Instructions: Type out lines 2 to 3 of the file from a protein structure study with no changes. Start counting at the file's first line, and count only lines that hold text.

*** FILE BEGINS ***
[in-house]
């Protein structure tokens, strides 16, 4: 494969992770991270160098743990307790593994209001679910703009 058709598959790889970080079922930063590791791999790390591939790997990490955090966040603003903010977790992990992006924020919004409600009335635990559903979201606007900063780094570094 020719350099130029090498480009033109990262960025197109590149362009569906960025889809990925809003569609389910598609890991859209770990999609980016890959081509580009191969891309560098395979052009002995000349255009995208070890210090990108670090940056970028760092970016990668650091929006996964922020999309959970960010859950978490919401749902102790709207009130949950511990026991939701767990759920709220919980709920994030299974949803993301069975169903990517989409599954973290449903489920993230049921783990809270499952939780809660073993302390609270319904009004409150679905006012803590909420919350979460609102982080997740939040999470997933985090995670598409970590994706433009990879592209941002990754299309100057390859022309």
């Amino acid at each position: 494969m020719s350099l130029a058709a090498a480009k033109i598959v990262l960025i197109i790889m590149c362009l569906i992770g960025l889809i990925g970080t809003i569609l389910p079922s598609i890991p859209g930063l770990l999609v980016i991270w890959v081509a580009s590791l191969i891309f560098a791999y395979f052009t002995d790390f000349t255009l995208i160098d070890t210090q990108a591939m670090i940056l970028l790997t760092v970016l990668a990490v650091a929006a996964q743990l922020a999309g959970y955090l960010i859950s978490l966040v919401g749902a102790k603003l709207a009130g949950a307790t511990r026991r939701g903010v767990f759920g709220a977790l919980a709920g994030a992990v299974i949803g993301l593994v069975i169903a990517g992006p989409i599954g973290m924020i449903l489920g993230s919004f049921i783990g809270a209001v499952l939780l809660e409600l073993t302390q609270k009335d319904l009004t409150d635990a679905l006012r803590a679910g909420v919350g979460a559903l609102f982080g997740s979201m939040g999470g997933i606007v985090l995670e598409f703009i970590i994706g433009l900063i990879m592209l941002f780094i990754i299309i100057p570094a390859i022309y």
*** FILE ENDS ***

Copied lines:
């Protein structure tokens, strides 16, 4: 494969992770991270160098743990307790593994209001679910703009 058709598959790889970080079922930063590791791999790390591939790997990490955090966040603003903010977790992990992006924020919004409600009335635990559903979201606007900063780094570094 020719350099130029090498480009033109990262960025197109590149362009569906960025889809990925809003569609389910598609890991859209770990999609980016890959081509580009191969891309560098395979052009002995000349255009995208070890210090990108670090940056970028760092970016990668650091929006996964922020999309959970960010859950978490919401749902102790709207009130949950511990026991939701767990759920709220919980709920994030299974949803993301069975169903990517989409599954973290449903489920993230049921783990809270499952939780809660073993302390609270319904009004409150679905006012803590909420919350979460609102982080997740939040999470997933985090995670598409970590994706433009990879592209941002990754299309100057390859022309």
């Amino acid at each position: 494969m020719s350099l130029a058709a090498a480009k033109i598959v990262l960025i197109i790889m590149c362009l569906i992770g960025l889809i990925g970080t809003i569609l389910p079922s598609i890991p859209g930063l770990l999609v980016i991270w890959v081509a580009s590791l191969i891309f560098a791999y395979f052009t002995d790390f000349t255009l995208i160098d070890t210090q990108a591939m670090i940056l970028l790997t760092v970016l990668a990490v650091a929006a996964q743990l922020a999309g959970y955090l960010i859950s978490l966040v919401g749902a102790k603003l709207a009130g949950a307790t511990r026991r939701g903010v767990f759920g709220a977790l919980a709920g994030a992990v299974i949803g993301l593994v069975i169903a990517g992006p989409i599954g973290m924020i449903l489920g993230s919004f049921i783990g809270a209001v499952l939780l809660e409600l073993t302390q609270k009335d319904l009004t409150d635990a679905l006012r803590a679910g909420v919350g979460a559903l609102f982080g997740s979201m939040g999470g997933i606007v985090l995670e598409f703009i970590i994706g433009l900063i990879m592209l941002f780094i990754i299309i100057p570094a390859i022309y």